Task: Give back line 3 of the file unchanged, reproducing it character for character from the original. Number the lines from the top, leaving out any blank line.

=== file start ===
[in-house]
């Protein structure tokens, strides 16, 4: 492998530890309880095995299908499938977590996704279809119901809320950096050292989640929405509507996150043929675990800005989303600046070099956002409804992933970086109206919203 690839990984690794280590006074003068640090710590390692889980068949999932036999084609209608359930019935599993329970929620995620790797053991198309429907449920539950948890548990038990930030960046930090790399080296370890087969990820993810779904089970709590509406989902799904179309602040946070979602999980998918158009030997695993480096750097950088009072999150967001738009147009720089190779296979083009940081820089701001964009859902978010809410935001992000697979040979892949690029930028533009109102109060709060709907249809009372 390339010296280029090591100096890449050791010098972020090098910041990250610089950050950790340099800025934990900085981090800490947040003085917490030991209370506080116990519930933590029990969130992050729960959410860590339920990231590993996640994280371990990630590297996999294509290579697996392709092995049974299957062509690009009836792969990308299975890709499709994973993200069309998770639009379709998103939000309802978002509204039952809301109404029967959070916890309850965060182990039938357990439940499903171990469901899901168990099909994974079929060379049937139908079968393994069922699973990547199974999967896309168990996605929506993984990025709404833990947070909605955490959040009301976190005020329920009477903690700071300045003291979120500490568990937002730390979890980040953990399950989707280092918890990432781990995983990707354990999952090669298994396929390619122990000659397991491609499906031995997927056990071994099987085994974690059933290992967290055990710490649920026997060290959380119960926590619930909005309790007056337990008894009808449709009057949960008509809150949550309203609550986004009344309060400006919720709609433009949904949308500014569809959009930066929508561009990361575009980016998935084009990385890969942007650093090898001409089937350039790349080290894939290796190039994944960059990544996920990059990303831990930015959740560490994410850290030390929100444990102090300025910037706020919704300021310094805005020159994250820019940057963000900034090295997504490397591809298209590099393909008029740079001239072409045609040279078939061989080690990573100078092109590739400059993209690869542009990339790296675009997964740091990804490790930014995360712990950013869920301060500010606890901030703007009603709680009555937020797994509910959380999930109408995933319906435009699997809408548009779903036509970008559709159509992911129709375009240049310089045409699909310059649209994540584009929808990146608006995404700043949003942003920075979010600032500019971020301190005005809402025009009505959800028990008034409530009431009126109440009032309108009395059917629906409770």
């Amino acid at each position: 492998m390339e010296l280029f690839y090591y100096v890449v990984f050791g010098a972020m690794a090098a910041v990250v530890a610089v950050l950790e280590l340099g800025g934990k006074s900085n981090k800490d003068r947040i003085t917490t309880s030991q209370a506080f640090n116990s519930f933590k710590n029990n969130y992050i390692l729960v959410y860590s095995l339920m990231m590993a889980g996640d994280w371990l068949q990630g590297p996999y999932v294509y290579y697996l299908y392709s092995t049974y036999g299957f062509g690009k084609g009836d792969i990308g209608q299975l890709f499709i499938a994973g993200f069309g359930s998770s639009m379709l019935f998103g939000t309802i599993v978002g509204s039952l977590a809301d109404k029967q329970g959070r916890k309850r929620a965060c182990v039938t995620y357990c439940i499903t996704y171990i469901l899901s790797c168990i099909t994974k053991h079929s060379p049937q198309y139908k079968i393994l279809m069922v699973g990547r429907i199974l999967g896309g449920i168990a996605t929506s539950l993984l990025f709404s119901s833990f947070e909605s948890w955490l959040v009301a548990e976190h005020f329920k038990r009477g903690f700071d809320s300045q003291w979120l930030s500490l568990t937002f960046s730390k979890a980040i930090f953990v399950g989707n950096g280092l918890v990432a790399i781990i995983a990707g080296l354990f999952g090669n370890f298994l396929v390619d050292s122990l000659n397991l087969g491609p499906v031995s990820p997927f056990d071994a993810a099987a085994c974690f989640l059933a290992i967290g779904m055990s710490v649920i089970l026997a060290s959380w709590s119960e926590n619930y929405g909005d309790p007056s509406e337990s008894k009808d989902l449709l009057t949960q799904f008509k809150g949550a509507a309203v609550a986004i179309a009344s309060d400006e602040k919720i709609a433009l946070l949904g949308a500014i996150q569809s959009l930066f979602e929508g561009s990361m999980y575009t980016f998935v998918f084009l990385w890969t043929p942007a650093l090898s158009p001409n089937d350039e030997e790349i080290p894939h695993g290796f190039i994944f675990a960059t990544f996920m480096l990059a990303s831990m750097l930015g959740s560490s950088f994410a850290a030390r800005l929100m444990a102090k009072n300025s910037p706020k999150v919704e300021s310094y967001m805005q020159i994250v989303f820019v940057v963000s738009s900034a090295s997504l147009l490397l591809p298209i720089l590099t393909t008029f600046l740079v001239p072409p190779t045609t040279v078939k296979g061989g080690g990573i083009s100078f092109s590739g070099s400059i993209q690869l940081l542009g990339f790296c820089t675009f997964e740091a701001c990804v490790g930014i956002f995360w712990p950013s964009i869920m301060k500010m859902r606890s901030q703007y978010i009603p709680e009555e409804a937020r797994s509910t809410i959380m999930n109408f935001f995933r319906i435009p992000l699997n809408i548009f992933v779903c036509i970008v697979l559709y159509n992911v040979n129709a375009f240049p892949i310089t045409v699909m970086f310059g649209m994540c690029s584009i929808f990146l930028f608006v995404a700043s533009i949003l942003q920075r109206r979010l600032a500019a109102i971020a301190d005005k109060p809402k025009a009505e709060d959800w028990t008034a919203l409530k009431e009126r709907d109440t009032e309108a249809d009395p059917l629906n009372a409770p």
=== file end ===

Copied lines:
């Amino acid at each position: 492998m390339e010296l280029f690839y090591y100096v890449v990984f050791g010098a972020m690794a090098a910041v990250v530890a610089v950050l950790e280590l340099g800025g934990k006074s900085n981090k800490d003068r947040i003085t917490t309880s030991q209370a506080f640090n116990s519930f933590k710590n029990n969130y992050i390692l729960v959410y860590s095995l339920m990231m590993a889980g996640d994280w371990l068949q990630g590297p996999y999932v294509y290579y697996l299908y392709s092995t049974y036999g299957f062509g690009k084609g009836d792969i990308g209608q299975l890709f499709i499938a994973g993200f069309g359930s998770s639009m379709l019935f998103g939000t309802i599993v978002g509204s039952l977590a809301d109404k029967q329970g959070r916890k309850r929620a965060c182990v039938t995620y357990c439940i499903t996704y171990i469901l899901s790797c168990i099909t994974k053991h079929s060379p049937q198309y139908k079968i393994l279809m069922v699973g990547r429907i199974l999967g896309g449920i168990a996605t929506s539950l993984l990025f709404s119901s833990f947070e909605s948890w955490l959040v009301a548990e976190h005020f329920k038990r009477g903690f700071d809320s300045q003291w979120l930030s500490l568990t937002f960046s730390k979890a980040i930090f953990v399950g989707n950096g280092l918890v990432a790399i781990i995983a990707g080296l354990f999952g090669n370890f298994l396929v390619d050292s122990l000659n397991l087969g491609p499906v031995s990820p997927f056990d071994a993810a099987a085994c974690f989640l059933a290992i967290g779904m055990s710490v649920i089970l026997a060290s959380w709590s119960e926590n619930y929405g909005d309790p007056s509406e337990s008894k009808d989902l449709l009057t949960q799904f008509k809150g949550a509507a309203v609550a986004i179309a009344s309060d400006e602040k919720i709609a433009l946070l949904g949308a500014i996150q569809s959009l930066f979602e929508g561009s990361m999980y575009t980016f998935v998918f084009l990385w890969t043929p942007a650093l090898s158009p001409n089937d350039e030997e790349i080290p894939h695993g290796f190039i994944f675990a960059t990544f996920m480096l990059a990303s831990m750097l930015g959740s560490s950088f994410a850290a030390r800005l929100m444990a102090k009072n300025s910037p706020k999150v919704e300021s310094y967001m805005q020159i994250v989303f820019v940057v963000s738009s900034a090295s997504l147009l490397l591809p298209i720089l590099t393909t008029f600046l740079v001239p072409p190779t045609t040279v078939k296979g061989g080690g990573i083009s100078f092109s590739g070099s400059i993209q690869l940081l542009g990339f790296c820089t675009f997964e740091a701001c990804v490790g930014i956002f995360w712990p950013s964009i869920m301060k500010m859902r606890s901030q703007y978010i009603p709680e009555e409804a937020r797994s509910t809410i959380m999930n109408f935001f995933r319906i435009p992000l699997n809408i548009f992933v779903c036509i970008v697979l559709y159509n992911v040979n129709a375009f240049p892949i310089t045409v699909m970086f310059g649209m994540c690029s584009i929808f990146l930028f608006v995404a700043s533009i949003l942003q920075r109206r979010l600032a500019a109102i971020a301190d005005k109060p809402k025009a009505e709060d959800w028990t008034a919203l409530k009431e009126r709907d109440t009032e309108a249809d009395p059917l629906n009372a409770p």